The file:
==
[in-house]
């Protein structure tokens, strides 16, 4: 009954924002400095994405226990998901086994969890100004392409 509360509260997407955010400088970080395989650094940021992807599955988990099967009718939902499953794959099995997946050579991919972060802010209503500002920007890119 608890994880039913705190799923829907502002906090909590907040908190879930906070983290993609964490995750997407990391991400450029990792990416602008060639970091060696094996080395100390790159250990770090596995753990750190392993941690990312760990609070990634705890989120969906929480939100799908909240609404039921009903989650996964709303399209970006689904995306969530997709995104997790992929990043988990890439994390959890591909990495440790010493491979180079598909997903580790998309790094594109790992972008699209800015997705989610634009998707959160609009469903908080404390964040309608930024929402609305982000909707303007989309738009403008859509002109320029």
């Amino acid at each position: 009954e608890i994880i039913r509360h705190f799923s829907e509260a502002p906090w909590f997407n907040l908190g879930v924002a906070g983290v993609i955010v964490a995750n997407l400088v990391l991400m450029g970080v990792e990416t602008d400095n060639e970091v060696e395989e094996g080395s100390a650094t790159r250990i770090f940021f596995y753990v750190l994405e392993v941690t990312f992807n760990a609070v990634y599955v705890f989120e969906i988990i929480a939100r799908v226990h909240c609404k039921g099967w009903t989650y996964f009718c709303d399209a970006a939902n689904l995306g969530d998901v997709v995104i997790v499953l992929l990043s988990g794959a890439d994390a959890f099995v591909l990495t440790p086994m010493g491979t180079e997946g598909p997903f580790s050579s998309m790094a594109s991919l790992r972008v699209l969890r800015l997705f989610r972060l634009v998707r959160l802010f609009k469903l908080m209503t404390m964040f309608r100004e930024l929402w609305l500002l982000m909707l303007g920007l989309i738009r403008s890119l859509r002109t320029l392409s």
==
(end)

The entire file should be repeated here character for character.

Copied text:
[in-house]
């Protein structure tokens, strides 16, 4: 009954924002400095994405226990998901086994969890100004392409 509360509260997407955010400088970080395989650094940021992807599955988990099967009718939902499953794959099995997946050579991919972060802010209503500002920007890119 608890994880039913705190799923829907502002906090909590907040908190879930906070983290993609964490995750997407990391991400450029990792990416602008060639970091060696094996080395100390790159250990770090596995753990750190392993941690990312760990609070990634705890989120969906929480939100799908909240609404039921009903989650996964709303399209970006689904995306969530997709995104997790992929990043988990890439994390959890591909990495440790010493491979180079598909997903580790998309790094594109790992972008699209800015997705989610634009998707959160609009469903908080404390964040309608930024929402609305982000909707303007989309738009403008859509002109320029």
């Amino acid at each position: 009954e608890i994880i039913r509360h705190f799923s829907e509260a502002p906090w909590f997407n907040l908190g879930v924002a906070g983290v993609i955010v964490a995750n997407l400088v990391l991400m450029g970080v990792e990416t602008d400095n060639e970091v060696e395989e094996g080395s100390a650094t790159r250990i770090f940021f596995y753990v750190l994405e392993v941690t990312f992807n760990a609070v990634y599955v705890f989120e969906i988990i929480a939100r799908v226990h909240c609404k039921g099967w009903t989650y996964f009718c709303d399209a970006a939902n689904l995306g969530d998901v997709v995104i997790v499953l992929l990043s988990g794959a890439d994390a959890f099995v591909l990495t440790p086994m010493g491979t180079e997946g598909p997903f580790s050579s998309m790094a594109s991919l790992r972008v699209l969890r800015l997705f989610r972060l634009v998707r959160l802010f609009k469903l908080m209503t404390m964040f309608r100004e930024l929402w609305l500002l982000m909707l303007g920007l989309i738009r403008s890119l859509r002109t320029l392409s």